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US Government Issues $300,000 Fine to Japan Airlines for Delays

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The United States government has issued a $300,000 fine to Japan Airlines for two delays that left passengers stranded for hours.

According to airlines-300-000-over-long-flight-delays” target=”_blank” rel=”nofollow noopener noreferrer”>Japan Today, the U.S. Department of Transportation reached an agreement on the fine with Japan Airlines, which included the carrier receiving a $60,000 credit for already compensating passengers impacted by two delays earlier this year.

On May 15, a Japan Airlines flight from Tokyo to New York City was diverted to Washington D.C. Once the plane was safely on the tarmac, the need to refuel and confusion about crew members reaching the end of their shift led to passengers being stuck inside the cabin for five hours.

A similar incident took place on January 4 when a Tokyo-NYC flight was forced to land in Chicago, leaving passengers stranded for four hours due to a lack of Japan Airlines staff members.

As part of the agreement, the U.S. government will waive $120,000 of the fine if the carrier can avoid similar problems throughout the next year. In response, Japan Airlines said the delays were a result of “weather-related airport congestion.”

This post was published by our news partner: TravelPulse.com | airlines/us-government-issues-300000-fine-to-japan-airlines-for-delays.html” rel=”nofollow”>Article Source |

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Airlines Scaling Back On Some In-Flight Services Due to Coronavirus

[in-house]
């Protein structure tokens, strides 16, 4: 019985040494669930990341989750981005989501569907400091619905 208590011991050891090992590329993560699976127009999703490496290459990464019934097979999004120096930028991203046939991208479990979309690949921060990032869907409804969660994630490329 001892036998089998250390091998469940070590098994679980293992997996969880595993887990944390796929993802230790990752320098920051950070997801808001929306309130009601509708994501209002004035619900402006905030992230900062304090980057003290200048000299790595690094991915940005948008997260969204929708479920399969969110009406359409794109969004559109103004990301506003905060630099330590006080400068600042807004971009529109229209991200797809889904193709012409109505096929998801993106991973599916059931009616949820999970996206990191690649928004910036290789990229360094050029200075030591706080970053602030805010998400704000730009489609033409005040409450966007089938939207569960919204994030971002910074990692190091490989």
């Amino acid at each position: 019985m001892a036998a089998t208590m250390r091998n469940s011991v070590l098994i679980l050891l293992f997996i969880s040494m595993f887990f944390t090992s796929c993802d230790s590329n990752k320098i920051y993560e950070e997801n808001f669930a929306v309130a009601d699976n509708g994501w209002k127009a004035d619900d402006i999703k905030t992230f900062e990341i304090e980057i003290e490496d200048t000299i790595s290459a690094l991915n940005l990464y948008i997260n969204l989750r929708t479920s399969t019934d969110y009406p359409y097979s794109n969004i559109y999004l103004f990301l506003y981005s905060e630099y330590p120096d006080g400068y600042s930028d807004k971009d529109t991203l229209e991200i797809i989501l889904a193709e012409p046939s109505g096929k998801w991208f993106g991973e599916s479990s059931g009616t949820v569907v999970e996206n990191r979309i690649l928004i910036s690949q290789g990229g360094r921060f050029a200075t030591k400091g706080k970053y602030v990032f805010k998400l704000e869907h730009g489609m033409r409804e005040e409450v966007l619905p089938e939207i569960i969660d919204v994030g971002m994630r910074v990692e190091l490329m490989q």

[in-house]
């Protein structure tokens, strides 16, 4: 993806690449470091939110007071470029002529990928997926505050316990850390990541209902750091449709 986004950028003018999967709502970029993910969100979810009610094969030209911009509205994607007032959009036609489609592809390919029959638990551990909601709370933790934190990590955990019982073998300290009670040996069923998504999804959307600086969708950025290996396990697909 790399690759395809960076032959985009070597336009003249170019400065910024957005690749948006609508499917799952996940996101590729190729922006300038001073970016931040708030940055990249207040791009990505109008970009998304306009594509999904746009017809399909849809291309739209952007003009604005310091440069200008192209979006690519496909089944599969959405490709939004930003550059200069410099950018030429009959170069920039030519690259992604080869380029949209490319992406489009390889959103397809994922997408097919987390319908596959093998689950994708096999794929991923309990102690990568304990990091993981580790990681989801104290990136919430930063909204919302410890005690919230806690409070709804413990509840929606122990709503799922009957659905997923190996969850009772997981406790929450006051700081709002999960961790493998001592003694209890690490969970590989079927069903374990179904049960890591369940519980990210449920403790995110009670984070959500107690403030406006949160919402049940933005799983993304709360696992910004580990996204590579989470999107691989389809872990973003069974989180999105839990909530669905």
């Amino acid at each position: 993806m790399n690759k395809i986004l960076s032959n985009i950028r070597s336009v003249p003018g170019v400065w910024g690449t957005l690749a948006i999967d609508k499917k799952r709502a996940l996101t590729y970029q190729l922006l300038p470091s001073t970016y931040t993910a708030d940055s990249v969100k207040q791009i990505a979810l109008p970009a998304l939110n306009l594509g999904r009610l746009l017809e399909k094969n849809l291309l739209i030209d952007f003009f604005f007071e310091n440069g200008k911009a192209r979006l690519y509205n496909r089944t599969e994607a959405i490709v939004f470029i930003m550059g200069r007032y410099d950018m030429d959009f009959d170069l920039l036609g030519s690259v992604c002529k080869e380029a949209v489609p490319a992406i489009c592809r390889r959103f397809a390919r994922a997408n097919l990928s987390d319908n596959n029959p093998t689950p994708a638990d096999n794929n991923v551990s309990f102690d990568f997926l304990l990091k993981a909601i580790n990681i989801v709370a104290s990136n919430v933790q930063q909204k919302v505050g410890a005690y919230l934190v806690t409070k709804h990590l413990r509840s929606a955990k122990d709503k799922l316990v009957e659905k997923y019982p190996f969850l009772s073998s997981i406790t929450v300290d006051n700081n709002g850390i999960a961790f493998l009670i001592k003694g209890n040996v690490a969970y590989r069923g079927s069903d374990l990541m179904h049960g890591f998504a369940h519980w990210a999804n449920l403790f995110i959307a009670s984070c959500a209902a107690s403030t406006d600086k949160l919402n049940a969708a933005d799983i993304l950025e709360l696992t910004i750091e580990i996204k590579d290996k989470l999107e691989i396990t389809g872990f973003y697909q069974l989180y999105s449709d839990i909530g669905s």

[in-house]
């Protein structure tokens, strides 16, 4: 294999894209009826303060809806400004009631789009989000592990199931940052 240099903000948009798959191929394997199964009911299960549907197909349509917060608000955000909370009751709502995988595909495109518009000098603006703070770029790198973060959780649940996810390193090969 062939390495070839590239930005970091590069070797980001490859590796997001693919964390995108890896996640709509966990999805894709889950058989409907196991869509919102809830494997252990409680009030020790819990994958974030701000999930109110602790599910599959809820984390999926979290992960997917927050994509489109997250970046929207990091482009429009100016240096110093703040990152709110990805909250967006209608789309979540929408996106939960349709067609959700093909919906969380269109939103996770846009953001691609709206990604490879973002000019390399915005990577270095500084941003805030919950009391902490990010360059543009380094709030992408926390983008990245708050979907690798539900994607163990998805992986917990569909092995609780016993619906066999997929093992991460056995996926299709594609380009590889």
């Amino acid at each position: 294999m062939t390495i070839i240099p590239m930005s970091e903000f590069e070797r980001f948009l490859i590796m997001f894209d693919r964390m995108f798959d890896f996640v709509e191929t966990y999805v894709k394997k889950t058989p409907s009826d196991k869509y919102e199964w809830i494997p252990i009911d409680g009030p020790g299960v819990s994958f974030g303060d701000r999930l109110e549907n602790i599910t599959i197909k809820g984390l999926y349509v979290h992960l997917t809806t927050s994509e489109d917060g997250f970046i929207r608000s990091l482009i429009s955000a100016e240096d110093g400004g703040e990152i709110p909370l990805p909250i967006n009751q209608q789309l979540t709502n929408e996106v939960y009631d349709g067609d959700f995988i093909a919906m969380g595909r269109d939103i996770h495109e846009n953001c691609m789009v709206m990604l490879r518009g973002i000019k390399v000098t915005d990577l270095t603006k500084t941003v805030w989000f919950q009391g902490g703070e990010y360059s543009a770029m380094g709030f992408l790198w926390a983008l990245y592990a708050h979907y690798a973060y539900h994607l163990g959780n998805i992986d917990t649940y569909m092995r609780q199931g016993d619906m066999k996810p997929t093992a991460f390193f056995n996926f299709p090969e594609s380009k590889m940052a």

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A few airlines, including those already affected by the coronavirus outbreak, have begun scaling back on some in-flight services as a way to help fight the virus.

The Points Guy writes that Singapore Airlines – obviously based in Asia, where the coronavirus has been most dangerous after originating in China – recently sent its frequent fliers an email about such changes.

Singapore advised its customers that some in-flight amenities will be discontinued, such as hot towel service, after-takeoff drink service, removal of reading materials from seat-back pockets, and suspension of in-flight sales.

Henry Harteveldt, president of Atmosphere Research, said that Chinese and Taiwanese carriers have taken similar precautionary steps based on government guidance, including removing pillows and blankets on some flights.

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“They’re changing their cabin service procedures, so the passengers will notice this,” Harteveldt told The Points Guy.

But Harteveldt also remained optimistic that passengers wouldn’t pitch a fit given the circumstances.

“Passengers will accept (the reduction in services) because they’re being done in the interest of health and wellness,” he said.

As the virus, now known as covid-19, continues to expand globally, it remains to be seen if other airlines – including those based in the U.S. who offer international travel – adopt the same practice.

The aviation industry is quite often a copycat business, so it wouldn’t be surprising to see some similar changes put into place.

“As adults, we have to be logical and rational when we experience these inconveniences,” Harteveldt told The Points Guy. “This isn’t cost-cutting, this isn’t random, this is in the best interest of public health.”

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